February 17, 2014
On December 20, Cover Oregon—one of 14 state-based Obamacare insurance exchanges—began robocalling all Oregonians who had attempted to get health coverage through the state’s new marketplace. “If you haven’t heard from us by December 23, it is unlikely your application will be processed for January 1 insurance coverage,” said the prerecorded call. “If you want to be sure you have insurance coverage starting January 1, you have other options.” For months, an expensive ad campaign promoting the exchange had blanketed the airwaves with a twee folk song, “Long Live Oregon,” promising coverage for the state’s “loggers . . . stay-at-home dads . . . and indie rock bands”—among other very Oregon vocations—yet now the exchange was so broken it had managed to sign up only 44 people in its first two months. The state was essentially telling thousands of Oregonians who had lost their health insurance under Obamacare, “Save yourselves!”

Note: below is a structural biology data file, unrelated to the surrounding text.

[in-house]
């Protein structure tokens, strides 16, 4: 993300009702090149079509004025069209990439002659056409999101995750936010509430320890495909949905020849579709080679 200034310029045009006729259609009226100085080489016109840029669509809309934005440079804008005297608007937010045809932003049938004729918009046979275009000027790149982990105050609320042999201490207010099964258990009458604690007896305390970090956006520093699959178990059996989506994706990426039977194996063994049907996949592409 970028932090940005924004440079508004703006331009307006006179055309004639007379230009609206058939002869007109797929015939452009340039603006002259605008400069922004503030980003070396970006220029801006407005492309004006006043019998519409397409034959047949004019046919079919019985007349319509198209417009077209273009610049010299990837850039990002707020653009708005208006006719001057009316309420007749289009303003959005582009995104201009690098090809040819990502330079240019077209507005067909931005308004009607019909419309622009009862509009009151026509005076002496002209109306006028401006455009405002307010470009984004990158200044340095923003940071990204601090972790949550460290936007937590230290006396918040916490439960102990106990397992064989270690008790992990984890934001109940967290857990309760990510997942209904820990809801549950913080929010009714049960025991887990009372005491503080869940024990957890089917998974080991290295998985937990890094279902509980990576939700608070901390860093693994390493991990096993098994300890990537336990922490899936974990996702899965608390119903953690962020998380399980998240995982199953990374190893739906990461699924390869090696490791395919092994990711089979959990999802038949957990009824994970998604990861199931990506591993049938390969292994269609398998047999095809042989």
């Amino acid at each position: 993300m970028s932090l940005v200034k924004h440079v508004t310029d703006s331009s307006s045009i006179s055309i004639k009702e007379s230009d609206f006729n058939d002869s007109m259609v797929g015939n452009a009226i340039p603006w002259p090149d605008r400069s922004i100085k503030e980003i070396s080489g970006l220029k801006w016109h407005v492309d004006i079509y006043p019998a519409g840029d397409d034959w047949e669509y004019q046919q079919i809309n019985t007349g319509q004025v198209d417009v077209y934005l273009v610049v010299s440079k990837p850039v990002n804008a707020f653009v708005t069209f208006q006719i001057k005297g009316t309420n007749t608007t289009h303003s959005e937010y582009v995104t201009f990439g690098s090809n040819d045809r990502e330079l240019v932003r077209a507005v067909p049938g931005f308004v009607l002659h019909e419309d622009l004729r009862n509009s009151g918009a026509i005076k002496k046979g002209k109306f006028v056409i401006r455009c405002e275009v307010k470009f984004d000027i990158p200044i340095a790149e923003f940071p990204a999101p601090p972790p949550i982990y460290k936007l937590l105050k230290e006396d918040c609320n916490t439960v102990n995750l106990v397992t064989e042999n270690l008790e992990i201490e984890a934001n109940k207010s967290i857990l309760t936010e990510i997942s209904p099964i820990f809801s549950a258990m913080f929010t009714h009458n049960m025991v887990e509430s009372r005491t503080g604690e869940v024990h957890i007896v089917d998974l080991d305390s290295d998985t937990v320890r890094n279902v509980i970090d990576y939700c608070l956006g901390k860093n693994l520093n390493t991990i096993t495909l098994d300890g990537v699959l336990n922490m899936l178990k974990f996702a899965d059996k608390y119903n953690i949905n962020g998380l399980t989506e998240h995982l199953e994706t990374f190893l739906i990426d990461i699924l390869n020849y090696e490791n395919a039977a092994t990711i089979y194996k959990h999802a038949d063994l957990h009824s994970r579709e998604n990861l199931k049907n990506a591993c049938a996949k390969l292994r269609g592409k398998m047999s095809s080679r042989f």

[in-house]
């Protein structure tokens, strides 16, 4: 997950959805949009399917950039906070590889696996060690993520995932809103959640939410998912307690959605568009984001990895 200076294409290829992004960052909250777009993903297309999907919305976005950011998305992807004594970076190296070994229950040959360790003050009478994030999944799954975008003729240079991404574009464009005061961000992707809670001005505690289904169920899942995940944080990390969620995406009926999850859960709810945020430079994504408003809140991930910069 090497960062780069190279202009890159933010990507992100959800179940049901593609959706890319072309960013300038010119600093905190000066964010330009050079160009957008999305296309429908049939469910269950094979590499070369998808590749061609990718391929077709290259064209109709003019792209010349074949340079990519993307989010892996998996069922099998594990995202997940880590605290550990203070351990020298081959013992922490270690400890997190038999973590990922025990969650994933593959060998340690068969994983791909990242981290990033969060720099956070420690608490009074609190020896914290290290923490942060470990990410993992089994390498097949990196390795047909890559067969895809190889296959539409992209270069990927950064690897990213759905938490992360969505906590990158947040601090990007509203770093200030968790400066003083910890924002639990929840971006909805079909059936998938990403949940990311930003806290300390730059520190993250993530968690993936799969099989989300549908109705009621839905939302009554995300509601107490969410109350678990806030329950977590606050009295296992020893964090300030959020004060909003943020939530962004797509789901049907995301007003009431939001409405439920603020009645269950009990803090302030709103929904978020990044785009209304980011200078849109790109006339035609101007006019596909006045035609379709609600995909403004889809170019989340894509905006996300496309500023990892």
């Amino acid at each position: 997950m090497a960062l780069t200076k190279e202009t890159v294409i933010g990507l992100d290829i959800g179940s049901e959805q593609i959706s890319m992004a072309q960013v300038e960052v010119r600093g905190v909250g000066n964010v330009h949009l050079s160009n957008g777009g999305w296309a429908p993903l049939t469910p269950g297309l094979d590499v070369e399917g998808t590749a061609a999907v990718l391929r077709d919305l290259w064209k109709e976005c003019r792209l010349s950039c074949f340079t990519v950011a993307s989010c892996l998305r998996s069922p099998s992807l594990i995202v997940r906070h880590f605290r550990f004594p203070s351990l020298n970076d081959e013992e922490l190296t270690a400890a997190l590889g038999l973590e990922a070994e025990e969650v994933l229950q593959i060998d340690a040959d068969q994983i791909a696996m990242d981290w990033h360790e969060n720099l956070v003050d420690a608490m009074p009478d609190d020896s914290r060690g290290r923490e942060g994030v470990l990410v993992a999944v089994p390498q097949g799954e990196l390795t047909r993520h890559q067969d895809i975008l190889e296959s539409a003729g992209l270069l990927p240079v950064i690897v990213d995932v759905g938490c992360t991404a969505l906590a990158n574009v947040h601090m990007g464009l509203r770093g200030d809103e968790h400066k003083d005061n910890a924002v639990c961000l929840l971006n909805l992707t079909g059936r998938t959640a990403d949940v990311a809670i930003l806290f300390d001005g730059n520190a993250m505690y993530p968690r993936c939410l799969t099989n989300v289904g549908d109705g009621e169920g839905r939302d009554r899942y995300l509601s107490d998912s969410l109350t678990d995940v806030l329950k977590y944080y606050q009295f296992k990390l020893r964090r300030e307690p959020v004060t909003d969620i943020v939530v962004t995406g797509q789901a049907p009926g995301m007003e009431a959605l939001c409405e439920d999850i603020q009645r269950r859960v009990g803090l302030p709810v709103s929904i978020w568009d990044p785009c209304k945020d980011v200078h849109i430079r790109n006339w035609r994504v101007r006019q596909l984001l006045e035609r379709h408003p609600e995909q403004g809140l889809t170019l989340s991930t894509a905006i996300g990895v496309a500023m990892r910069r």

One day before the calls started going out, Carolyn Lawson, the chief information officer for Cover Oregon who was responsible for building Cover Oregon’s nonfunctioning website, resigned for “personal reasons.” Following Lawson’s departure, on January 1, Rocky King, the executive director of Cover Oregon, resigned citing “medical reasons.”
I wonder if he had insurance.